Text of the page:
Cooker extractor hoods with remote motors

Having now decided on the WC extractor (thanks to PeterC) it's time to tackle the next problem. My cooker is set into what was once the kitchen fireplace. To reduce noise in the kitchen I plan to fit a S/S box (about 1100 x 300), with appropriate filters, in the space above the cooker and to extract (horizontally) through the side chimney breast and a 90 degree bend, then through the wall to the outside world. The ducting run would be 1-2 metres and there are no neighbours to worry about. It would be great to hear from anyone who has done something similar. The decisions are whether to have an externally-mounted fan or an in-line fan, where to buy, and whether the S/S plenum is available or whether it needs to be bespoke. Google has turned-up a few possible candidates but opinions based on personal experience are always useful.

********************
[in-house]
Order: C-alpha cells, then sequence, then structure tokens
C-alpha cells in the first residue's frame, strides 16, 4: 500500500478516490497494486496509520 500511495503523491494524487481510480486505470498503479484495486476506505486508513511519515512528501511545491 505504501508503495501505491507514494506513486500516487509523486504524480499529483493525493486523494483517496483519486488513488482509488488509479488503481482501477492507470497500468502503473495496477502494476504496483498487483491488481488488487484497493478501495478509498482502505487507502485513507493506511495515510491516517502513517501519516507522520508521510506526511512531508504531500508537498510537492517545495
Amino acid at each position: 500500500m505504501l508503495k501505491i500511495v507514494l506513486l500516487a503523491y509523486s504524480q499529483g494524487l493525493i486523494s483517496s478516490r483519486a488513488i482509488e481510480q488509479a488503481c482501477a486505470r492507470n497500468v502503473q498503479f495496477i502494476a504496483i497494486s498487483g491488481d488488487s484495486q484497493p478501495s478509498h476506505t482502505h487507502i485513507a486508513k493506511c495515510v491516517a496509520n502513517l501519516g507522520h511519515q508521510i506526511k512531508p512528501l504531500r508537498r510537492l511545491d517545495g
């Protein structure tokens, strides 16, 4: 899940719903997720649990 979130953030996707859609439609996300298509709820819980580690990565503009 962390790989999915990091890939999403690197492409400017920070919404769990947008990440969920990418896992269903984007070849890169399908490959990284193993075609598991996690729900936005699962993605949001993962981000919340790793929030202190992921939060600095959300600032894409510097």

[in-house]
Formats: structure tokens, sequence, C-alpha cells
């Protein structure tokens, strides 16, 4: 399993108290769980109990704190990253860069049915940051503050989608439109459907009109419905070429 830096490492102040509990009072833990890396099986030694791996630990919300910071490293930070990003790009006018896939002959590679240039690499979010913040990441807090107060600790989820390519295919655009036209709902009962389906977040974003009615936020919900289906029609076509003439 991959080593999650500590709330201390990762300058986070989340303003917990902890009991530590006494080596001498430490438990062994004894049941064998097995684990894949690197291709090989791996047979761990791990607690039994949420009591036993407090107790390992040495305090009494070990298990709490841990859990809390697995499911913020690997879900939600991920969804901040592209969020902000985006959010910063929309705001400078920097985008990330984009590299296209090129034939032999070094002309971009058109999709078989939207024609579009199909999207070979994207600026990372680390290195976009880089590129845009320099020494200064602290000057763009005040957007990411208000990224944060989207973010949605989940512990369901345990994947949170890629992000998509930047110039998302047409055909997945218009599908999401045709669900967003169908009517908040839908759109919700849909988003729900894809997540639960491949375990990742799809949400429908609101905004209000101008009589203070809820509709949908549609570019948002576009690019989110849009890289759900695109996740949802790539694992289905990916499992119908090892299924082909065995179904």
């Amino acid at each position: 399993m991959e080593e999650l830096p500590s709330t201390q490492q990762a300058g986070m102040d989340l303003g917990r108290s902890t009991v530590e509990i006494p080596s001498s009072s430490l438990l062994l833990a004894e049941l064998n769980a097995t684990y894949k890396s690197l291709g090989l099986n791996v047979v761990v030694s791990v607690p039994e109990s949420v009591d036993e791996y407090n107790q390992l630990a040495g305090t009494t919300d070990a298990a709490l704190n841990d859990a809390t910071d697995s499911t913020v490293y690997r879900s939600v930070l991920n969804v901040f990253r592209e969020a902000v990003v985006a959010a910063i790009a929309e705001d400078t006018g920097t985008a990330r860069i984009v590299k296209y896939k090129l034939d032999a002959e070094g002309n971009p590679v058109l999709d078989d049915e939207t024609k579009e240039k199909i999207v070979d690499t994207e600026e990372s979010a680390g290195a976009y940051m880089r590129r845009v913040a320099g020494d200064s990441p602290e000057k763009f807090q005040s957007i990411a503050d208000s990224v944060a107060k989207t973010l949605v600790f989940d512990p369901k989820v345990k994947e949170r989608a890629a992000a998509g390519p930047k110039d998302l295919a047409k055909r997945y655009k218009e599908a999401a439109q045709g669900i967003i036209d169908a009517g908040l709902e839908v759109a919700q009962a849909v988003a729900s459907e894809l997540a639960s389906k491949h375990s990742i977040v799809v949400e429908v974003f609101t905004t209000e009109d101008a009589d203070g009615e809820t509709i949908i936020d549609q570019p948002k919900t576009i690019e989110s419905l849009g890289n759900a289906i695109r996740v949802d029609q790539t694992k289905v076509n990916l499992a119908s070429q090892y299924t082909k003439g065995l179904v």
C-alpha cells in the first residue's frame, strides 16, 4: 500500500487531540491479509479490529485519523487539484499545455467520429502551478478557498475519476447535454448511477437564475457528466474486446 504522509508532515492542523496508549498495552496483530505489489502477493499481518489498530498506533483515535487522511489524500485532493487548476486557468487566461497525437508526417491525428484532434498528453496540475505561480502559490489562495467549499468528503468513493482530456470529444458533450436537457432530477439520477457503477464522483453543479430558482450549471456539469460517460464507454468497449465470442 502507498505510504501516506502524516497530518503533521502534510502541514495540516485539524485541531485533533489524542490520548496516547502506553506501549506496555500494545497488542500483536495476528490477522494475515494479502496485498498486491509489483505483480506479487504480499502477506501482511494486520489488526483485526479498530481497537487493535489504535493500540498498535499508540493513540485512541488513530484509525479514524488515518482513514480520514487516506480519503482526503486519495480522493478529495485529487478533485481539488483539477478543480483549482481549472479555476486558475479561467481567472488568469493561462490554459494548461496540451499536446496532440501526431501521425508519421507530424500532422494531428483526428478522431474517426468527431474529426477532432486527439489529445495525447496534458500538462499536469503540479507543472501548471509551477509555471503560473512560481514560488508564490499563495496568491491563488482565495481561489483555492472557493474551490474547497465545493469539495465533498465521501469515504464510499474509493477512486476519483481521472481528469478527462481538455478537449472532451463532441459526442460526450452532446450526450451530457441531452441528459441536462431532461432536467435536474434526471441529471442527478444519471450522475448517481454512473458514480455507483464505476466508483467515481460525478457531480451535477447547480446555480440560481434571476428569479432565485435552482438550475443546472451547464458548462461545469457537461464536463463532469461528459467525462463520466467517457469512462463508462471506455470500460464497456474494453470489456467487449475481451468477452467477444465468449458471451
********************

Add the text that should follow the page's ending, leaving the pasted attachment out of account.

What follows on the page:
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On 05/11/2019 19:50, snipped-for-privacy@aolbin.com wrote:

I used an Elicia ? fan designed for external mounting , this came with the standard canopy/filters/lights and switches which were installed above the cooker in the kitchen fireplace. I mounted the fan in the chimneyflue at 1st floor level accessing the flue through the redundant bedroom/study fireplace. Ducting, 6", below and above the fan. I used quite a lot of sound insulation around the fan on the mounting plate and on the access hatch in the fireplace. Worked very well, flow rates were very high and noise levels low in the kitchen and very low in the study. The house was Georgian with large flues which made it relatively easy to do.